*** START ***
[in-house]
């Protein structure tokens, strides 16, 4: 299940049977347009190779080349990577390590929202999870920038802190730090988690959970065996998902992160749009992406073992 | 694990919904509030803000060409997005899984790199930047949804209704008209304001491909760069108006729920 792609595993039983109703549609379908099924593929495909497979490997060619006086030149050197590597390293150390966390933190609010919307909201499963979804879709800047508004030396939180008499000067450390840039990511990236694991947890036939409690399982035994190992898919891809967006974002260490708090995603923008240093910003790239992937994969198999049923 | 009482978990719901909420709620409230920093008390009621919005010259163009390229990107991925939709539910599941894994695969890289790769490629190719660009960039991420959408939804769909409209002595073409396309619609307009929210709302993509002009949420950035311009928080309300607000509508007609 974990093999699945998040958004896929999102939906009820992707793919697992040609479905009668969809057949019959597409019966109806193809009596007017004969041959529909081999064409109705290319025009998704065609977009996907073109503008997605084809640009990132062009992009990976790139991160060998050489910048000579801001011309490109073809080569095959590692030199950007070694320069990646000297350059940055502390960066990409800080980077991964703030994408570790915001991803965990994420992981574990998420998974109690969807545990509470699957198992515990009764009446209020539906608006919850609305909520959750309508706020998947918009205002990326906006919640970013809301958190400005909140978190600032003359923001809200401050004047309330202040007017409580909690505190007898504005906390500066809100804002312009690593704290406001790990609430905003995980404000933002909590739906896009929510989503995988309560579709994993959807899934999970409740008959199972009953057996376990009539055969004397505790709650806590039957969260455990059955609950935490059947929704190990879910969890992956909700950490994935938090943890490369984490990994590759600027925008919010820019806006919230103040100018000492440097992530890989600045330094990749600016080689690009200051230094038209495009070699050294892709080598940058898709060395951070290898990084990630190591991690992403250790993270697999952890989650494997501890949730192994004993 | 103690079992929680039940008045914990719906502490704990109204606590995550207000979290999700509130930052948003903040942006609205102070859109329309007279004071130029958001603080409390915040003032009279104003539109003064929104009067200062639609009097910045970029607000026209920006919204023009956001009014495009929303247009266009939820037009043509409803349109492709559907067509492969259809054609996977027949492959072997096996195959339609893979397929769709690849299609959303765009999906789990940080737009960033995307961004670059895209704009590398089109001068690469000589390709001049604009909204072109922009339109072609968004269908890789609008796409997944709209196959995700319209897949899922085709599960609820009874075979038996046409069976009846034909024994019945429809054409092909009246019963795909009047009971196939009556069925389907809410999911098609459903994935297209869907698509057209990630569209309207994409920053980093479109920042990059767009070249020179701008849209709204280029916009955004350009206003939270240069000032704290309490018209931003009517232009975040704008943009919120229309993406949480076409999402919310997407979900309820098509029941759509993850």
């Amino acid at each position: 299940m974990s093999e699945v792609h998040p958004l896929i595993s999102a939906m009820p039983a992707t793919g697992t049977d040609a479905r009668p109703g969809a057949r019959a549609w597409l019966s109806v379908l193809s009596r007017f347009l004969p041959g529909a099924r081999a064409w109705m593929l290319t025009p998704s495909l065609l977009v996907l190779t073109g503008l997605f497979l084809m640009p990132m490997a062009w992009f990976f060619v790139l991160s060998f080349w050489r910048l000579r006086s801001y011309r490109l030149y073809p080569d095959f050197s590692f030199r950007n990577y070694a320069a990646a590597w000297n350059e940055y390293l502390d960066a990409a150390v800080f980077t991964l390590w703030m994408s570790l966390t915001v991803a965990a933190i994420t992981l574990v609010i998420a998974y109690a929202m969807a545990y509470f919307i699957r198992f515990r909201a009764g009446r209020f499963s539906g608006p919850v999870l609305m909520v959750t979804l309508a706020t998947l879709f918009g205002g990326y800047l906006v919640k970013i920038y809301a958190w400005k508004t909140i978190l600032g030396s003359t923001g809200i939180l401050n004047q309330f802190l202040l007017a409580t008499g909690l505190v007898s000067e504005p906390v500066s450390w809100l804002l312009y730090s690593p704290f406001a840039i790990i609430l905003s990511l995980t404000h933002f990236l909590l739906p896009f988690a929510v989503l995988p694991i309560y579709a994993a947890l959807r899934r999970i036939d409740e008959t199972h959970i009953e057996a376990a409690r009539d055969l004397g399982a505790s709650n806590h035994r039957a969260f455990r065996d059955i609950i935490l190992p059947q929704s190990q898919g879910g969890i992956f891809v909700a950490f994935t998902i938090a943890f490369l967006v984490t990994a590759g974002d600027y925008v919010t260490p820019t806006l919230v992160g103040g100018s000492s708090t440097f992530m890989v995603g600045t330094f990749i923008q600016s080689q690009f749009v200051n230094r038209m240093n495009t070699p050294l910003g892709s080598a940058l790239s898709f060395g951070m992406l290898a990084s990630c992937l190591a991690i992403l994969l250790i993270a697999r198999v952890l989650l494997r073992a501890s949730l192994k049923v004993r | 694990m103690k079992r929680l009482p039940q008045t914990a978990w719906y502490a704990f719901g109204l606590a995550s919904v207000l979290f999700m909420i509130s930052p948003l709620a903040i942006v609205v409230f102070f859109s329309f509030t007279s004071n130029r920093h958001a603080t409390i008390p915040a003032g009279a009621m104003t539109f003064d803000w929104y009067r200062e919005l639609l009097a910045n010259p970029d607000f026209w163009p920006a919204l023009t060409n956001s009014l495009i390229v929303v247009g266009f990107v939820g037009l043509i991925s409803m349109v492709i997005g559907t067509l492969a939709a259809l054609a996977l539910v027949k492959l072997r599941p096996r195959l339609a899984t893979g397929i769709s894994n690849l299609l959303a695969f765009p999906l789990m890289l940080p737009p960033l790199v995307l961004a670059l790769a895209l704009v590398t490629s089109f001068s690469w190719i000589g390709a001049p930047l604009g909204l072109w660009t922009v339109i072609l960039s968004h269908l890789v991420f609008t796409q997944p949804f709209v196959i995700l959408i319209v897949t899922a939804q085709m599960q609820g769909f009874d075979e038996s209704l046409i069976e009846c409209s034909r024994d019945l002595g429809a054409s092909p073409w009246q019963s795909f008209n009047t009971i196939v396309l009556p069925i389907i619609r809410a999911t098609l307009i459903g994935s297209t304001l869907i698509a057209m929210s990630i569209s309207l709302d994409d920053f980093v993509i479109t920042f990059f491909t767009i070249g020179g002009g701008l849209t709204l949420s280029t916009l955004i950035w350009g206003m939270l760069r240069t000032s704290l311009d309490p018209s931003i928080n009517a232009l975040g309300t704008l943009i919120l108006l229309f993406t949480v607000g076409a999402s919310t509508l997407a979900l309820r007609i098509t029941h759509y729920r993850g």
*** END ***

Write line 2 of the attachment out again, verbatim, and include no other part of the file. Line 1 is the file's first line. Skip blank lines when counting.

């Protein structure tokens, strides 16, 4: 299940049977347009190779080349990577390590929202999870920038802190730090988690959970065996998902992160749009992406073992 | 694990919904509030803000060409997005899984790199930047949804209704008209304001491909760069108006729920 792609595993039983109703549609379908099924593929495909497979490997060619006086030149050197590597390293150390966390933190609010919307909201499963979804879709800047508004030396939180008499000067450390840039990511990236694991947890036939409690399982035994190992898919891809967006974002260490708090995603923008240093910003790239992937994969198999049923 | 009482978990719901909420709620409230920093008390009621919005010259163009390229990107991925939709539910599941894994695969890289790769490629190719660009960039991420959408939804769909409209002595073409396309619609307009929210709302993509002009949420950035311009928080309300607000509508007609 974990093999699945998040958004896929999102939906009820992707793919697992040609479905009668969809057949019959597409019966109806193809009596007017004969041959529909081999064409109705290319025009998704065609977009996907073109503008997605084809640009990132062009992009990976790139991160060998050489910048000579801001011309490109073809080569095959590692030199950007070694320069990646000297350059940055502390960066990409800080980077991964703030994408570790915001991803965990994420992981574990998420998974109690969807545990509470699957198992515990009764009446209020539906608006919850609305909520959750309508706020998947918009205002990326906006919640970013809301958190400005909140978190600032003359923001809200401050004047309330202040007017409580909690505190007898504005906390500066809100804002312009690593704290406001790990609430905003995980404000933002909590739906896009929510989503995988309560579709994993959807899934999970409740008959199972009953057996376990009539055969004397505790709650806590039957969260455990059955609950935490059947929704190990879910969890992956909700950490994935938090943890490369984490990994590759600027925008919010820019806006919230103040100018000492440097992530890989600045330094990749600016080689690009200051230094038209495009070699050294892709080598940058898709060395951070290898990084990630190591991690992403250790993270697999952890989650494997501890949730192994004993 | 103690079992929680039940008045914990719906502490704990109204606590995550207000979290999700509130930052948003903040942006609205102070859109329309007279004071130029958001603080409390915040003032009279104003539109003064929104009067200062639609009097910045970029607000026209920006919204023009956001009014495009929303247009266009939820037009043509409803349109492709559907067509492969259809054609996977027949492959072997096996195959339609893979397929769709690849299609959303765009999906789990940080737009960033995307961004670059895209704009590398089109001068690469000589390709001049604009909204072109922009339109072609968004269908890789609008796409997944709209196959995700319209897949899922085709599960609820009874075979038996046409069976009846034909024994019945429809054409092909009246019963795909009047009971196939009556069925389907809410999911098609459903994935297209869907698509057209990630569209309207994409920053980093479109920042990059767009070249020179701008849209709204280029916009955004350009206003939270240069000032704290309490018209931003009517232009975040704008943009919120229309993406949480076409999402919310997407979900309820098509029941759509993850």